Pure Watercolour.

My work hanging in the Windrush Gallery Annual Exhibition 2014

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If you wish to be inspired you can visit the Windrush Gallery here are the gallery details.

The Windrush gallery
Windrush House
Windrush
 Nr. Burford
OX18 4TU 


The Windrush Valley Mixed Art Exhibition runs from 
11th- 20th October 2014

11.0 - 5.0 pm.

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A link to the Windrush Gallery  and  information on James Fletcher -Watson

Wednesday, 1 October 2014

UK Workshops 2015

"Dancing Koi"
SOLD

UK Watercolour Workshops 2015
FULLY BOOKED

 I have been almost dreading sharing an update about my 2015 UK watercolour workshops but I have to share the news. Which is that as soon as information was released, next years courses were almost immediately fully booked.

Due to my 2015 book launch and annual art event commitments my time to hold workshops each year has been limited. Which is why I carefully select dates throughout every year to run motivational courses that will be based on highly inspirational themes. I absolutely loved this years sessions and I know,  from the many wonderful emails I have recieved ,that many attending artists felt that the same way. In that they too had enjoyed memorable days. I love not only how the art flows on these occasions but how everyone meets and makes new friends, whilst sharing time, painting and creating.

On my blog I have been requesting that anyone interested in my workshops should contact me on my personal email address. So that their names could be added to my workshop contact list. This year I have been overwhelmed with requests for workshop places and my 2015 courses have sold out very quickly.

We are now  working on the waiting lists in case of cancellations which due to lifes unforeseen hiccups, can sometimes happen.

So please, if you have not already done so , please email me to add your name to my contact list. This way you will ensure you receive information before my events are advertised, which this year I am not even doing due to the popular demand for workshop places.

jeanhaines@hotmail.com

Thank you to everyone who has booked workshop places so promptly. And I look forward to seeing you next year.

I will be demonstrating at the 2015 Patchings Art Festival and if  any new events arise I  will be sharing news here, as soon as possible.

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Don't Give Up : Roses in Watercolour

"Sweet Love"
Possibly the last rose, painted from my garden this summer

I have been thinking about one of the questions asked following my talk at the Wey Gallery during the opening of my one woman show " Colour Fusion" last weekend. It is one I have been asked many times.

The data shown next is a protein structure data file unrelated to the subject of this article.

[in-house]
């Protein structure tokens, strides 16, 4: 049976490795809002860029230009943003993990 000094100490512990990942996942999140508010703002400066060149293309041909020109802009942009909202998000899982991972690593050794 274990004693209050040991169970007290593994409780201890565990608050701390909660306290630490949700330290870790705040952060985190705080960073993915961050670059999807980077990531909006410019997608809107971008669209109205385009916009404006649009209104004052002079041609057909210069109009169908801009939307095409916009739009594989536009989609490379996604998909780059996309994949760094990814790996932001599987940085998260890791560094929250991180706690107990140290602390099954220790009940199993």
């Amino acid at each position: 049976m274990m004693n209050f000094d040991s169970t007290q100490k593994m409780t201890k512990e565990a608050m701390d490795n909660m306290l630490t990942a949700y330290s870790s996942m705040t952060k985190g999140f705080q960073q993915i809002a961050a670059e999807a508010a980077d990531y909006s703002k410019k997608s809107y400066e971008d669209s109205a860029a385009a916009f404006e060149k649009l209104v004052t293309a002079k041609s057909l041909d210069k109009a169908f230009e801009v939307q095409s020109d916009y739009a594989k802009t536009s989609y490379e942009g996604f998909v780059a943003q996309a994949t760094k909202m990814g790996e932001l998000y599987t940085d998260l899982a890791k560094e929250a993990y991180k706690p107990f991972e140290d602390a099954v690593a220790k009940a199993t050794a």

"How many of your paintings don't work out ?"

It is a great question isn't it.  And in truth I suppose I could answer that not many end up in the bin these days. But how long did it take for me to get to this stage in my art journey.  And I shouldn't forget all those experimental washes that I start each day with, not meaning for them to turn into paintings but they often do.

I think the easiest way to help answer this question is for me to take the above painting as a visual example of where I am heading with this blog post. This rose, one of the last from my garden this Summer started out as a first wash of soft pinks and greens. There was no definition initially and I was working from looking at the real flower. This had been cut as a single stem and placed in a vase with lovely green foligae behind it. Then placed near my desk easel to study. 

Artist Tip: Study your subject well, observe its' colour and shape before you even think about picking up a brush.

I chose Opera Rose and Perylene Green as my main colours. Working on dry paper I applied a block section of pink colour at first, in the suggestive shape observed  from the real flower. This was almost completely circular.  I allowed watermarks to run at will in places throughout the wash ,whilst deliberately encouraging other water marks to form  hints of the many petals in this particular rose variety.  I then placed one strong leaf at the top of the flower to strengthen my outline edge of the rose.


First wash with watermarks and missing detail.
A loose "mess"! 

Creating a good starting point  from a first wash, as a basis for a successful loose painting is fascinating. I think it is at this stage that many new artists " give up". Because they can't see how the next brush strokes can bring the subject to life. It is having the imagination and courage to work further that makes or breaks a painting. But this is also the stage where as an artist I have nothing to lose. If it goes wrong the painting is an experiment I can learn from. But if it goes right, I have that magical sensation of achieving a  good result.

At this stage I have to consider two points. Adding too much detail next could ruin my loose painting as it could move into the slightly botanical realm and well away from the atmospheric result I was aiming for. But by not adding enough definition, the piece could end up looking a mess that isn't worthy of even being called an abstract. I try to marry a loose background with enough detail to tell the story of what my subject is. But without my finished result being overly fussy or over worked.